4. Buckwheat Bread

    Just wanted to double check on the salt amount. Is 3 tsp correct? Seems like more than recipes usually call for - but - I also know salt is very important to the outcome. Can't wait to try this recipe - my DD and I really like buckwheat and heartier type breads. :-)
  5. Thank you for your thoughts. I am thinking that flushing the flour out is not really an option and better to look at purchasing a new one if I want to go that route. Better safe than sorry. I am thinking that I should look into selling mine on ebay or craigs list - something like that. Then I can either use the money for something else OR put it toward the purchase of a new one.
  6. Thanks TrillumHunter! I have a Costco membership - and I saw the yeast there last time - and yes - alot cheaper than what I get at Wal-Mart (and Wal-Mart's jar is about half the price of what grocery stores charge for the same thing). I'll have to give it a try!
  7. Well, I searched and found an email address to the company that makes the Wonder Mills (previously Whisper Mills). I was told that there was no way to completely clean the stainless steel milling heads or inside of the mill to be 100% gluten free. I emailed the represenative back and asked what she thought about the idea of running alot of rice through the mill, to "flush" out all other flour particles. She indicated that she really didn't know if/how that would work. She said that the manufacturers used to recommend running popcorn thru the impact mills to "unclog" the stainless heads but that is not the same thing as cleaning the mill of flour residue. Not sure I will try that or not (since white rice is relatively cheap). There are no guarantees. It's a shame to not be able to use the mill though.
  8. Can someone explain the differences in yeast? I know there is instant, active and then there is yeast for the bread machine (which I think is faster acting than regular yeast). I am looking at ordering some bulk yeast. Is SAF a good brand of yeast? I use bread machine yeast typically - and like it because the rise time is about 1/2 that of regular yeast. I am thinking the SAF yeast will have the longer rise time? But then the King Arthur website mentions active versus instant. Didn't know there was a difference!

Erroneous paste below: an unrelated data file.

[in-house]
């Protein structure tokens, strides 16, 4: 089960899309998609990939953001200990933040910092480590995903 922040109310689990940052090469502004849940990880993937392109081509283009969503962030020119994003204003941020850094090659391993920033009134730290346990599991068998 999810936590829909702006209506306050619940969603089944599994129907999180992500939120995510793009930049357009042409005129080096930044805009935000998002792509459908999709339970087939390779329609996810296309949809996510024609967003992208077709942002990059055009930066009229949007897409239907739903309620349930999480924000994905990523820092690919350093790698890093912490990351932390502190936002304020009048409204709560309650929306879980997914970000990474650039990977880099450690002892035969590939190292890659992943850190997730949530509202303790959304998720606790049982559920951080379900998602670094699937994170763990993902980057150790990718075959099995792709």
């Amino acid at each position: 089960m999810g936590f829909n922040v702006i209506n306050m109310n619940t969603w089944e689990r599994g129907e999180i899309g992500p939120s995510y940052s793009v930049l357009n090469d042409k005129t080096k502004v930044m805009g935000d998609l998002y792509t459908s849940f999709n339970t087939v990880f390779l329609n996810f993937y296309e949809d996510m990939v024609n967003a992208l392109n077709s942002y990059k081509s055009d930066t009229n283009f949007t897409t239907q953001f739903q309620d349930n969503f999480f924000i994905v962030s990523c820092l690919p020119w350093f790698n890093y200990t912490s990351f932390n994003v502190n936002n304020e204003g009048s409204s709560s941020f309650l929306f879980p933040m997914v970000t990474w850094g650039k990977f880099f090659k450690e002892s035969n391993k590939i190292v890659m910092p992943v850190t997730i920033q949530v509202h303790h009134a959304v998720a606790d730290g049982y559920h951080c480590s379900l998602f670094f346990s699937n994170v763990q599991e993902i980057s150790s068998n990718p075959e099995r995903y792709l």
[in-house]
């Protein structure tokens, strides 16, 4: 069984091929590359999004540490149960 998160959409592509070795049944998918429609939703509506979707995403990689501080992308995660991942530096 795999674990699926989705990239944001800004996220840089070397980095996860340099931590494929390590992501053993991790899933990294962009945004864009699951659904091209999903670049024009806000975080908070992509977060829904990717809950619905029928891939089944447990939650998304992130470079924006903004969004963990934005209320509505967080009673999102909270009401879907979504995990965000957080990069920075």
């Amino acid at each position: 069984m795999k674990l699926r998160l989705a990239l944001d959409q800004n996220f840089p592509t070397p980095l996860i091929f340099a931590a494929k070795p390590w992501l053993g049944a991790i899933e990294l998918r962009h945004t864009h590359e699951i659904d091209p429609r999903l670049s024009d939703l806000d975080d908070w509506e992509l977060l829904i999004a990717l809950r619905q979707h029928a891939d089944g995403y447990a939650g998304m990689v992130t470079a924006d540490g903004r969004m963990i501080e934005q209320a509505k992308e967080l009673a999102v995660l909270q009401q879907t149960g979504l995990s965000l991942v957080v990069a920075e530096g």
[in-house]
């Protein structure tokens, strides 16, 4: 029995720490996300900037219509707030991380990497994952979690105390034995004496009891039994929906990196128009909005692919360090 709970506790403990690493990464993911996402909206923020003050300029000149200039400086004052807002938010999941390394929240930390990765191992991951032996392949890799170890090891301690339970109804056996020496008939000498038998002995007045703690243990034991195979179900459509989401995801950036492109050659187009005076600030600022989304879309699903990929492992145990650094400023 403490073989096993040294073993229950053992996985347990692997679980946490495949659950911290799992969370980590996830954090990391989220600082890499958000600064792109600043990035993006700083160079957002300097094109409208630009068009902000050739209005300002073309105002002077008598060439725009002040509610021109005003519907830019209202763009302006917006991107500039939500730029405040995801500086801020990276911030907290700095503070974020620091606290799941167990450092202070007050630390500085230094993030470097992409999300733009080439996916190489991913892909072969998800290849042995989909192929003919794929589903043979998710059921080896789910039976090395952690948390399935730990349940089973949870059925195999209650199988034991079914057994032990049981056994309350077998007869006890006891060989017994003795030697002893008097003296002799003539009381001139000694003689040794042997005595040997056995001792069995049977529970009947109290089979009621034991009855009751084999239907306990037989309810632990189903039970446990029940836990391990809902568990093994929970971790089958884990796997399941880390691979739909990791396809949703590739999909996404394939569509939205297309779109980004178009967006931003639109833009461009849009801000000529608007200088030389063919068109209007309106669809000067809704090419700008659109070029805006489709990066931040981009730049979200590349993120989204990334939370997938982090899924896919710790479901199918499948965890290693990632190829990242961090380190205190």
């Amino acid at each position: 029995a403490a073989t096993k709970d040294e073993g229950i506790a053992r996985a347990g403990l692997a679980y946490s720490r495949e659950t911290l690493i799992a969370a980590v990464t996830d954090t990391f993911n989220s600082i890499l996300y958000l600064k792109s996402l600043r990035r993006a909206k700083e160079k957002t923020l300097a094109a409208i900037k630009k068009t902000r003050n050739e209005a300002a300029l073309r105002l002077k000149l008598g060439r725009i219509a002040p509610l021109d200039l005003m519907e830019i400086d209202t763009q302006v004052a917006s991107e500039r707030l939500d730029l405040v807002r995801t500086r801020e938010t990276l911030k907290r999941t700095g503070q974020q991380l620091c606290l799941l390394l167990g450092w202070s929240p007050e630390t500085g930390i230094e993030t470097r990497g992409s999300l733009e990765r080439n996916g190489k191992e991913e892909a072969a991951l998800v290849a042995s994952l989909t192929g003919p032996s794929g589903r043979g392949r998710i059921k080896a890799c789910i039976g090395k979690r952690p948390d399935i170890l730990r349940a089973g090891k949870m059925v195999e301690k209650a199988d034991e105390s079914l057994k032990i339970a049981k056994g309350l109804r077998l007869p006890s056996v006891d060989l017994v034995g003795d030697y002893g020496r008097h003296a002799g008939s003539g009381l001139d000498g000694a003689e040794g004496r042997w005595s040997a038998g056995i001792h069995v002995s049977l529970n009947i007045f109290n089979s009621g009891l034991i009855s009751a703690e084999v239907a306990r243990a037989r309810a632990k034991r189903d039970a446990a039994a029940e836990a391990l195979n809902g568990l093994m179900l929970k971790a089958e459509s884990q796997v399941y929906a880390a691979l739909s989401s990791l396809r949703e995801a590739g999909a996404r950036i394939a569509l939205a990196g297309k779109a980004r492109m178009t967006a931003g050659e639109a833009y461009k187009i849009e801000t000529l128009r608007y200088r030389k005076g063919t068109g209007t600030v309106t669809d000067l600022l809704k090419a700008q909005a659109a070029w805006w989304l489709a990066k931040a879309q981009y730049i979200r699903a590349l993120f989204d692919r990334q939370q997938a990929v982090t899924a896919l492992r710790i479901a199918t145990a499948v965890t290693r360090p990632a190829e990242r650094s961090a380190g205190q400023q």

9. Prior to going gluten free, I used to grind my own whole wheat flour. The brand of mill I have is a Whisper Mill. Does anyone know if there is a way to "de-glutenize" a mill that has been used to grind glutinous grains? Is that even possible? Would be nice to grind my own flours again - fresh!
  10. I use all types of flour in my cooking/baking. I prefer brown rice to white rice (nutrition wise - brown is better) - but I make sure to buy the superfine grind of brown rice flour. Otherwise, I would not use rice flour (because of the sandy/gritty texture). I find that I like a mix of flours - but what mix just depends on what I am making. Sometimes it is a simple Brown Rice Mix (brown rice flour/tapioca/potato starch). More often than not though - I sub sorghum and/or millet flour for part of the brown rice flour. I think it give a better flavor over all. I am also a fan of teff and buckwheat (buckwheat has a very distinctive flavor to me - so I only use that in certain things). I use a flour mix for bagels that calls for garfava flour. I was at the store and couldn't find garfava flour - just found garbanzo bean flour. Does anyone know about the differences between the two (such as - is there a big difference in taste)? I am not usually a fan of bean flours - but we love these bagels - so I leave well enough alone! I am just wondering if I will notice a difference.
  11. I have been making bagels from a recipe I found in the magazine, "Living Without." We love them! They are best warm from the oven, but we find that we still like them untoasted the next day. After that we choose to toast them lightly - and really enjoy the sandwiches we make on them. I have posted the recipe below. Here is a link as well: I use a large ice-cream scoop (guessing it is about a 1/4 cup capacity) to scoop out the dough into a ball shape before flattening them and poking the hole in the middle. Gluten-Free, Dairy-Free Best Bagels MAKES 8 You